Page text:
A PENRITH man who controlled his partner so much that he told her what to wear and even what to watch on TV has been jailed.

Kyle Pelham, 23, repeatedly subjected his traumatised partner to violence, on one occasion attacking her in his car because he had seen her talking innocently to a man in a Carlisle supermarket, the city’s crown court was told.

The defendant, of Raiselands Croft, Penrith, admitted three common assaults and using controlling and coercive behaviour over a year-long period.

He was jailed for 22 months.

Brendan Burke, prosecuting, said the victim and Pelham started a relationship in September of last year.

“The whole relationship was characterised by [his] control, jealousy and narcissism,” said the barrister

“He would demean and degrade the victim.”

As well as using violence, Pelham verbally abused the woman, saying things such as: “Why would anybody want you? I don’t.”

“He’d even seek to control what she wore,” continued Mr Burke.

Pelham had a “morbid jealousy” about her previous partners, and controlled every aspect of the woman’s life, including her money, her contact with family and friends, and to her access to a mobile phone.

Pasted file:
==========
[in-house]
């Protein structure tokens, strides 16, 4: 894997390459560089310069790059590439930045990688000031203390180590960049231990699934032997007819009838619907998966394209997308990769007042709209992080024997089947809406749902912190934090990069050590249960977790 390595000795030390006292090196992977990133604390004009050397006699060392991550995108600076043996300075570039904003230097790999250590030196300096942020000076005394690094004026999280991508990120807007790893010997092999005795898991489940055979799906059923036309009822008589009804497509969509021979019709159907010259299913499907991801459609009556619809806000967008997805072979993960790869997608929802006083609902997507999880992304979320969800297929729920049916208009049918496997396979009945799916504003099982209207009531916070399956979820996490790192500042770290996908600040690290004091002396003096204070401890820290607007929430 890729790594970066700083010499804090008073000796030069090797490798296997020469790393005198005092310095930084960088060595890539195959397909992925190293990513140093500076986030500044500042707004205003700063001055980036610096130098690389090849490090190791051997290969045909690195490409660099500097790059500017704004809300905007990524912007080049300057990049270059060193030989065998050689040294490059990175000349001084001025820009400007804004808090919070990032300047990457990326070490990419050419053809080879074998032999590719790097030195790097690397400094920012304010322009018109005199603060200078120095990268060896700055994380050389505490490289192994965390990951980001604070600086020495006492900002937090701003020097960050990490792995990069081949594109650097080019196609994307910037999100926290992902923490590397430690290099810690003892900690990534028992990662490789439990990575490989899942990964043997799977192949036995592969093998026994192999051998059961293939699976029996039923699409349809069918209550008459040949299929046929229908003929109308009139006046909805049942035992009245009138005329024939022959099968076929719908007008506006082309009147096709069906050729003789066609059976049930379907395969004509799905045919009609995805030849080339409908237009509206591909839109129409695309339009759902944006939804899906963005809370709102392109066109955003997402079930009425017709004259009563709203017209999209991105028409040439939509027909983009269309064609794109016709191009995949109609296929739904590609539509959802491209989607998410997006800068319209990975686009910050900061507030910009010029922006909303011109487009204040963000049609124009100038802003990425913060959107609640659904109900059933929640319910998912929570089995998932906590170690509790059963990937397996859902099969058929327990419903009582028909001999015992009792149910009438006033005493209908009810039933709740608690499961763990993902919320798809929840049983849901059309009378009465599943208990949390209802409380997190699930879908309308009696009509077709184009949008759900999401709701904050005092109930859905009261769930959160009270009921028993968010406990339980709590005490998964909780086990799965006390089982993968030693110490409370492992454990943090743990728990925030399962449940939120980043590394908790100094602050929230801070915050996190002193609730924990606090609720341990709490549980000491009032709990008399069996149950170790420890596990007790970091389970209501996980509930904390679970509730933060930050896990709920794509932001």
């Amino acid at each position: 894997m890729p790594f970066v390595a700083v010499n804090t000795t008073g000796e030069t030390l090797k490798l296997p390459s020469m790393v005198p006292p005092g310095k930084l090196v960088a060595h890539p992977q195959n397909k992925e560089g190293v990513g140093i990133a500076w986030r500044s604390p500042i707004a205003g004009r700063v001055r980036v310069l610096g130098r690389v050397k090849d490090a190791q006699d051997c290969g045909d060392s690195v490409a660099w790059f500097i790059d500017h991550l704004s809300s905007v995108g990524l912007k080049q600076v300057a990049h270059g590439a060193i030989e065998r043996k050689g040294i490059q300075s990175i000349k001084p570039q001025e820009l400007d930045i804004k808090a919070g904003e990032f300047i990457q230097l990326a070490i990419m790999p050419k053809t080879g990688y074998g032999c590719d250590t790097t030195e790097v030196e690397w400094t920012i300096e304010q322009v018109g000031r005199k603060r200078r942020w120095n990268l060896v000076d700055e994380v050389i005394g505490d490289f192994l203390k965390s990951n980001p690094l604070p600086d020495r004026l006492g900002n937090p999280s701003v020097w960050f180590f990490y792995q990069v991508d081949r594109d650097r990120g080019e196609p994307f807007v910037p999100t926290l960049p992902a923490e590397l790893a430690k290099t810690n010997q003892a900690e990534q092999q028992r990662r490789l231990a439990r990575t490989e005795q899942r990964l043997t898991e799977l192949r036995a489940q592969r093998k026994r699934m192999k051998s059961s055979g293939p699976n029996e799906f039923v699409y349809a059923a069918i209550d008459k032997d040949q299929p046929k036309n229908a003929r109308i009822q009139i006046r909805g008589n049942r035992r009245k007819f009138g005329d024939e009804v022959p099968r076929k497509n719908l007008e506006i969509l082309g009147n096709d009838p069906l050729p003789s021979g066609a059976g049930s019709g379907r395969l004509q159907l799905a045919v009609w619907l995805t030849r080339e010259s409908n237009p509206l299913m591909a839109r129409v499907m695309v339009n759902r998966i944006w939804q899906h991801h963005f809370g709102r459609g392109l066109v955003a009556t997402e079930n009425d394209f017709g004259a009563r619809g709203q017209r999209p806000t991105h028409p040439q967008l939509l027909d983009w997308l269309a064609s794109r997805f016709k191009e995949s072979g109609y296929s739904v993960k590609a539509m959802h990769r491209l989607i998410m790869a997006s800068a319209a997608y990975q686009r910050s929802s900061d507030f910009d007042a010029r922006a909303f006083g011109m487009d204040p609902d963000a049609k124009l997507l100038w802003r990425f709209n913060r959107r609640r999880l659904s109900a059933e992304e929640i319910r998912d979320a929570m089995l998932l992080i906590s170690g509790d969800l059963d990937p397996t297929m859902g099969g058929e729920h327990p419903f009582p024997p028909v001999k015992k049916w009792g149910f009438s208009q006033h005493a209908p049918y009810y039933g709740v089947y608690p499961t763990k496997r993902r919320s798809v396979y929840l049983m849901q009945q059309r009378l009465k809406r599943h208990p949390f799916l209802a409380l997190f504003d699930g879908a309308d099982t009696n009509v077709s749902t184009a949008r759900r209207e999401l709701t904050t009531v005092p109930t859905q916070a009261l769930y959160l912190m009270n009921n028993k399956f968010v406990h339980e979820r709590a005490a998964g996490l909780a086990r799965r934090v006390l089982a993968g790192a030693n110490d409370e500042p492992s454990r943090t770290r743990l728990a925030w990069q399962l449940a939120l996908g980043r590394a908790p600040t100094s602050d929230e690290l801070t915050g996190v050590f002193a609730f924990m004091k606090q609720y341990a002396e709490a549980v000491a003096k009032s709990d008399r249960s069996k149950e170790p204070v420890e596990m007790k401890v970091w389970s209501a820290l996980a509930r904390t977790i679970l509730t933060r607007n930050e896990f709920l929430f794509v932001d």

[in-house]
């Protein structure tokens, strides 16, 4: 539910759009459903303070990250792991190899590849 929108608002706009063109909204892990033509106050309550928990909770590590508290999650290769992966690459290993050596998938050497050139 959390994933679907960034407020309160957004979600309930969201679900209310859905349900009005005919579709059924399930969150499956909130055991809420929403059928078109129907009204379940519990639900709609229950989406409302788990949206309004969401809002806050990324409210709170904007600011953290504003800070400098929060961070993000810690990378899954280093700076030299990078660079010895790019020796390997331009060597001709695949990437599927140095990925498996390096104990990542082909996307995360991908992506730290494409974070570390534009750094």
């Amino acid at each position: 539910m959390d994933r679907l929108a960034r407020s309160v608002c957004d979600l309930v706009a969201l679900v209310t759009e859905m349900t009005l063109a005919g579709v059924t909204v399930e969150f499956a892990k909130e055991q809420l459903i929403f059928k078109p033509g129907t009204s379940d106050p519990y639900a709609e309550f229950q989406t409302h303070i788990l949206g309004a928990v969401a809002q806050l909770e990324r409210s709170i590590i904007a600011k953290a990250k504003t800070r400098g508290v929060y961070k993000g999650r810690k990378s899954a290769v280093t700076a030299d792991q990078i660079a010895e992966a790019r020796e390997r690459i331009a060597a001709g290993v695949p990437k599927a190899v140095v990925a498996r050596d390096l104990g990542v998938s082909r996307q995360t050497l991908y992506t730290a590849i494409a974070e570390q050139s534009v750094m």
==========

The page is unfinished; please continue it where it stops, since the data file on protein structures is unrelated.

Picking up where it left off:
It was all part of a “classic pattern of isolation", said Mr Burke.

He said: “The control even extended to instructions on what she could not watch on the television; one of his bugbears was Love Island and she was instructed not to watch that.”

Two of Pelham’s three assaults happened after the couple visited supermarkets.

On one of those occasions, after he saw her talking to a man, he ordered her to crouch down in the car’s footwell.

“He punched her repeatedly to the side of the head,” said Mr Burke. At other times, he grabbed her throat on the bed, leaving her unable to breath.

Anthony Parkinson, for Pelham, said now understood the impact of his behaviour on his victim. The barrister said Pelham was immature and suffered insecurities and had to cope with the death in December last year of his stepfather.

“He has a complete lack of trust in relation to his partners, but he has expressed genuine remorse,” added Mr Parkinson.

Recorder Eric Lamb noted it had been Pelham’s first proper relationship and that he had shown remorse but the judge added: “You were throughout demeaning and degrading towards her.” As well as the jail term, he imposed a ten year restraining order forbidding any contact with the victim.

Pelham's now former partner was so traumatised she can no longer go to certain places that remind her of the defendant.

Pelham was also banned from Appleby as part of the restraining order.